[0032] Solid accumulations, mostly from solids suspended or precipitated in/from the process flow, tend to accumulate in the spherical body 125. However, the spherical body 125 includes a pair of flush windows 210 in order to eliminate any solid accumulations. The pair of flush windows are formed in an area of the spherical body 125 not occupied with the plurality of channels 205. Each of the flush windows 210 may be positioned in the wall 800 of the spherical body 125 in an opposing relationship (e.g., 180 degrees) from the other. Each of the flush windows 210 may be arc-shaped. The flush windows 210 are utilized to flush solids that may have collected within the central volume 810 of the spherical body 125 by rotating the spherical body 125 into the position shown in Figure 9.

[0033] Figure 10A is a sectional view of a portion of the mixing assembly 100 showing one embodiment of an injection nozzle 140. The injection nozzle 140 is positioned in the inlet end 1 1 OA of the tubular member 105 from a lower side 1000 thereof. Although shown as a Y-shaped injection nozzle 140 that extends into the tubular member 105, the mixing assembly 100 may include different shaped nozzles that extend into the tubular member 105, nozzles that do not extend into the tubular member 105, and/or injection ports formed in the wall of the tubular member 105, all configured to inject fluids into the mixing assembly 100.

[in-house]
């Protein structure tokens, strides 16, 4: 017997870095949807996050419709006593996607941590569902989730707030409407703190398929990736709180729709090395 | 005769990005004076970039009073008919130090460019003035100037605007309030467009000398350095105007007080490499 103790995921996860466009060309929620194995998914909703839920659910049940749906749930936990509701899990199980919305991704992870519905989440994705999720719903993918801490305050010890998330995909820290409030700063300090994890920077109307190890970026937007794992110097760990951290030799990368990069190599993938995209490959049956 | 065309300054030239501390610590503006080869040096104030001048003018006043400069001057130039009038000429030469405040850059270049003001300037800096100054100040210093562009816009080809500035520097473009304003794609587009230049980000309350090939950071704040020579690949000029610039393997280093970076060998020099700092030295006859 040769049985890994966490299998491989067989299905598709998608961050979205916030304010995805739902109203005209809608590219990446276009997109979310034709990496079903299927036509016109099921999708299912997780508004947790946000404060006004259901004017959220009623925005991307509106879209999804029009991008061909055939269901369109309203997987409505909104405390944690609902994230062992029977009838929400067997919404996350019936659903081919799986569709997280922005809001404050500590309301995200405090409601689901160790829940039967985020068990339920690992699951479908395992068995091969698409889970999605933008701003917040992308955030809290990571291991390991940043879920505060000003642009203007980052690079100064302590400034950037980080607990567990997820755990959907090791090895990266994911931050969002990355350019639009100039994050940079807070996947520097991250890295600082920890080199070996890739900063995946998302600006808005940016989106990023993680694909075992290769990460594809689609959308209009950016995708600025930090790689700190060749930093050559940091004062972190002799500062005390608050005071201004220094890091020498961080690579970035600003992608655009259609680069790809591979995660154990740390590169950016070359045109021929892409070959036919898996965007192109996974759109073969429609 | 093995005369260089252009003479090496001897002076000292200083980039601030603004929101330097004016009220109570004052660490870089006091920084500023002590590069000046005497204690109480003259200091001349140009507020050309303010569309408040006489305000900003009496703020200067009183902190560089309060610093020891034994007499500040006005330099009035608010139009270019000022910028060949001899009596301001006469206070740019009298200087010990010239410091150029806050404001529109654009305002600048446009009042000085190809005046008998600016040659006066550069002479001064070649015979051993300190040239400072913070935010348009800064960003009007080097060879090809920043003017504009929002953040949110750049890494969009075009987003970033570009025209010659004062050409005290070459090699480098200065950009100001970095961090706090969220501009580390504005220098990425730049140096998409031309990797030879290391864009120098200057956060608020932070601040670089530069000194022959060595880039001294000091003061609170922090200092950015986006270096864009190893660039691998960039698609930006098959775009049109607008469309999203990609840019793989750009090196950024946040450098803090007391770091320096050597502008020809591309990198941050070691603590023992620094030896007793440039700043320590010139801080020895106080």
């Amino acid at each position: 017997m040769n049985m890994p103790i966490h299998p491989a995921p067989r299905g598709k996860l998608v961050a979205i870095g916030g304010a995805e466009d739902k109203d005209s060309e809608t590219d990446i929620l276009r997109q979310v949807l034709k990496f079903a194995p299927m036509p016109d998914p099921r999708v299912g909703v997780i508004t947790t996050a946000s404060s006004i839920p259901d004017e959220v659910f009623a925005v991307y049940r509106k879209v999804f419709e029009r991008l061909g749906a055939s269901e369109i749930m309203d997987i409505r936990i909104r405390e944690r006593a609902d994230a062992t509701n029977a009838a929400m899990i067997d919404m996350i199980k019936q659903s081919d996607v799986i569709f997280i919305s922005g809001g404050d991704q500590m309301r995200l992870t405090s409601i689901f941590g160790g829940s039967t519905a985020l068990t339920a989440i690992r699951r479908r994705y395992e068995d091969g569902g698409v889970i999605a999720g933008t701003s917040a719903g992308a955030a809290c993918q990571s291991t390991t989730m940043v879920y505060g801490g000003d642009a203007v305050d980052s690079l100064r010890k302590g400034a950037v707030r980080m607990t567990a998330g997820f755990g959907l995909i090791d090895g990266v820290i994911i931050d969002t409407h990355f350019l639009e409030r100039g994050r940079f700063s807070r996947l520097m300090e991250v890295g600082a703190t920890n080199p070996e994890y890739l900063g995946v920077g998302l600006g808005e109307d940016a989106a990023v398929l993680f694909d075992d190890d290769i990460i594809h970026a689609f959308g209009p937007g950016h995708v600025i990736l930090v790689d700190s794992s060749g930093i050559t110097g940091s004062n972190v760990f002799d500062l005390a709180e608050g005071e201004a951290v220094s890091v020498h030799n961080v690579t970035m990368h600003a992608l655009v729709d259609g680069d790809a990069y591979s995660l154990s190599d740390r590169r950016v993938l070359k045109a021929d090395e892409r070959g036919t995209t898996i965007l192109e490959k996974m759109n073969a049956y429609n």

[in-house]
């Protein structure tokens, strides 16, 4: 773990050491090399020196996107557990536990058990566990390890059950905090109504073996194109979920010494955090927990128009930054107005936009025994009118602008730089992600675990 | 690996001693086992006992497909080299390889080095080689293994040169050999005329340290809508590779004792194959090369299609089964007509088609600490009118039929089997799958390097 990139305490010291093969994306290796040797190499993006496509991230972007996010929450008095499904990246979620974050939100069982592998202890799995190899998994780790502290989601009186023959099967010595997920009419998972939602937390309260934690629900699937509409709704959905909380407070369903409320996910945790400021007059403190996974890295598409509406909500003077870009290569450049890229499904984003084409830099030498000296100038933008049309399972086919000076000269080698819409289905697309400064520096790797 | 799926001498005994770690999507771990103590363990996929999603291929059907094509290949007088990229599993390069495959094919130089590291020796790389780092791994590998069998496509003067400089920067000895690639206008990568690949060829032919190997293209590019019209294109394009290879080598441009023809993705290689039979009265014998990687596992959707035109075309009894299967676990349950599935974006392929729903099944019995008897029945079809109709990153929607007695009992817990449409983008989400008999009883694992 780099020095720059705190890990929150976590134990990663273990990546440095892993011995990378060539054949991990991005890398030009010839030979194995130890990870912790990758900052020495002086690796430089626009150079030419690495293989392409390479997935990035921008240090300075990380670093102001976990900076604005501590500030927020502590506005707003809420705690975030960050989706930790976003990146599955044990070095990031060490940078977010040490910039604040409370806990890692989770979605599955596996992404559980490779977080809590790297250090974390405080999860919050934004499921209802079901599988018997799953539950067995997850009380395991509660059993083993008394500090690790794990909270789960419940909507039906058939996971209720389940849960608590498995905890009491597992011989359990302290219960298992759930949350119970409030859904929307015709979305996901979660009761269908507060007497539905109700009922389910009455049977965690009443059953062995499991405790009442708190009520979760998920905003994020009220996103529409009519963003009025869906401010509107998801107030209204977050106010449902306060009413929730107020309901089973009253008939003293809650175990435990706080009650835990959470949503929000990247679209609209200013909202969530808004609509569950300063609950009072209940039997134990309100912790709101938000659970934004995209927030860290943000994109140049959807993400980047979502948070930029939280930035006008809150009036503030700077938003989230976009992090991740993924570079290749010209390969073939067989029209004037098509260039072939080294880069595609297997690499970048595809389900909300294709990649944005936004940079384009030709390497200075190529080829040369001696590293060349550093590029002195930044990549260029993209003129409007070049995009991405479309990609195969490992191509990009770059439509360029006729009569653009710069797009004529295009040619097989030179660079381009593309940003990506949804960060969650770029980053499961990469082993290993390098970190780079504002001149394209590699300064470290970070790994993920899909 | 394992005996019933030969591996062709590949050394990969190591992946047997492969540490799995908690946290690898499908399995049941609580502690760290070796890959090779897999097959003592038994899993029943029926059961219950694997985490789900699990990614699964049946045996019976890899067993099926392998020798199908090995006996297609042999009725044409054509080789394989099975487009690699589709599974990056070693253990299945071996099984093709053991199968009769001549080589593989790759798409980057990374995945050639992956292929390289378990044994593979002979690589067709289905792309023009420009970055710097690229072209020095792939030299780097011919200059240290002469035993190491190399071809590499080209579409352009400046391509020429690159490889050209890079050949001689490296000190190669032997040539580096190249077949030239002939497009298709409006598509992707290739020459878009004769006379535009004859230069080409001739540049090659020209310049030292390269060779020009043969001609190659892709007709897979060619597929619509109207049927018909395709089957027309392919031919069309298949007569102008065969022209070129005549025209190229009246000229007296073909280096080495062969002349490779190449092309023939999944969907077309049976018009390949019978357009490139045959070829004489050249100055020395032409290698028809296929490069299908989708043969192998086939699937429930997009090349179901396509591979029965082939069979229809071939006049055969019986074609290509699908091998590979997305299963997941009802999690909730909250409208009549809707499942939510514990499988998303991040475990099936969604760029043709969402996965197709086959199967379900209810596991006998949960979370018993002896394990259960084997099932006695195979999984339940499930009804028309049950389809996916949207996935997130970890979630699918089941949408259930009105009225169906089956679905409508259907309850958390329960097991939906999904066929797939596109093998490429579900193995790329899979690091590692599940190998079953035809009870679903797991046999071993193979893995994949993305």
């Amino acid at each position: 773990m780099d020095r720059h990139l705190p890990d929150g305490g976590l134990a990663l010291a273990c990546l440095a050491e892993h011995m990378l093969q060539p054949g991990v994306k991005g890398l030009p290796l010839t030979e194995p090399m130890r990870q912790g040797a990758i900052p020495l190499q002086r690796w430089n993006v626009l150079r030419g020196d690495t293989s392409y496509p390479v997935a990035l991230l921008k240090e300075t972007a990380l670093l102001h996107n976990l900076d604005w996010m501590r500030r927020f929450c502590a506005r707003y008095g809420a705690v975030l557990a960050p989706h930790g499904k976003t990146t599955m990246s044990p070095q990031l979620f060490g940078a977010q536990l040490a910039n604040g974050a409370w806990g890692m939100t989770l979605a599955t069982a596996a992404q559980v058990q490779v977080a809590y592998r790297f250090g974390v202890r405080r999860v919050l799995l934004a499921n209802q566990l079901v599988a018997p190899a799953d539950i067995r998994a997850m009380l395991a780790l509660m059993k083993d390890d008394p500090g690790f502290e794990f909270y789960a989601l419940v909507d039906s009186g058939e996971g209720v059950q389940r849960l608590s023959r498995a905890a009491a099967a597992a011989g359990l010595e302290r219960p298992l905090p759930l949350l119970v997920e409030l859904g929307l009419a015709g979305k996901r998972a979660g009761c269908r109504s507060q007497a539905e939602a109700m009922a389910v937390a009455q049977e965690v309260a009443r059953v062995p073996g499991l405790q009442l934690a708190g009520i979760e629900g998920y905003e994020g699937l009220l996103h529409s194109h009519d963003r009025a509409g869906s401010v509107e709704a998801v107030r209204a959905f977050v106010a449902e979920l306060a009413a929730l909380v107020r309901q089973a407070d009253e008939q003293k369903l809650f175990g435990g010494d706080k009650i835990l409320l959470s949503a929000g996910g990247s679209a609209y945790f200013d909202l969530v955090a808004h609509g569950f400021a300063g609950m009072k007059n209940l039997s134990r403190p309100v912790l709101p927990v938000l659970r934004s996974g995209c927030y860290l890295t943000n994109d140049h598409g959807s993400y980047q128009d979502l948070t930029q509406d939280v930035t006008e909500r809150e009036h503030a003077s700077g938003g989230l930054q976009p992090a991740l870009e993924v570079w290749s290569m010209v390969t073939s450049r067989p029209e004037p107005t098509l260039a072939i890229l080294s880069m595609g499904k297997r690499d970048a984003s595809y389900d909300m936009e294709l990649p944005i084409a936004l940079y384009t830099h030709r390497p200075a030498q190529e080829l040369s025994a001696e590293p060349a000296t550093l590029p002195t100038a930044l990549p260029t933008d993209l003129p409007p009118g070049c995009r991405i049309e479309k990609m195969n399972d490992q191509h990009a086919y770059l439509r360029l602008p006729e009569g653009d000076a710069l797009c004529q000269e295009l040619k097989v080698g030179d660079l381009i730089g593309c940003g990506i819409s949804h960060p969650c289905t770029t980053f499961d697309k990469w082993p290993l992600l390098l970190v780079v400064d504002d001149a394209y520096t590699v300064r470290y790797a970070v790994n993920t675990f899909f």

[0034] Figures 10B and 10C are side views of the injection nozzle 140 along lines 10B-10B and 10C-10C of Figure 10A. The plurality of channels 205 in the spherical body 125 are not shown in Figures 10A or 10C for clarity. The injection nozzle 140 according to this embodiment includes a Y-shaped body 1010 consisting of one or more tubular members, such as a trunk tubular member 1015 and a pair of branch tubular members 1020 coupled to the trunk tubular member 1015 to form the Y-shape. In one embodiment, the injection nozzle 140 may comprise only the trunk tubular member 1015 such that the injection nozzle 140 is in the form of a cylindrical tube. One or a combination of the trunk tubular member 1015 and the branch tubular members 1020 include openings 1025. The openings 1025 may have a diameter that varies along a length of the trunk tubular member 1015 and/or the branch tubular members 1020. The openings 1025 may be formed along the sides of the trunk tubular member 1015 and/or the branch tubular members 1020 and arranged to inject fluids in a direction that is parallel (e.g., co-flow and/or counter- flow), perpendicular, and/or at an angle relative to the main process flow. The changes of the size of each opening 1025 can facilitate even distribution of the injection flow through the cross section of the main process flow. [0035] Figure 1 1 is a graph showing droplet size vs droplet probability comparing the mixing assembly 100 as described herein with a conventional mixing device. A curve 1 100 shows the droplet size/probability provided by the mixing assembly 100 as disclosed herein while the solid curve shows the droplet size/probability of a conventional mixing device. The curve 1 100 represents the mixing assembly 100 as disclosed herein and shows a lower percentage of non-uniform droplets (e.g., a combination of big and small droplets) resulting in more uniform/homogenous droplet sizes, which promotes mixing efficiency and/or contact rates. The conventional mixing device shows a higher percentage of non-uniform droplets which may negatively affect mixing efficiency.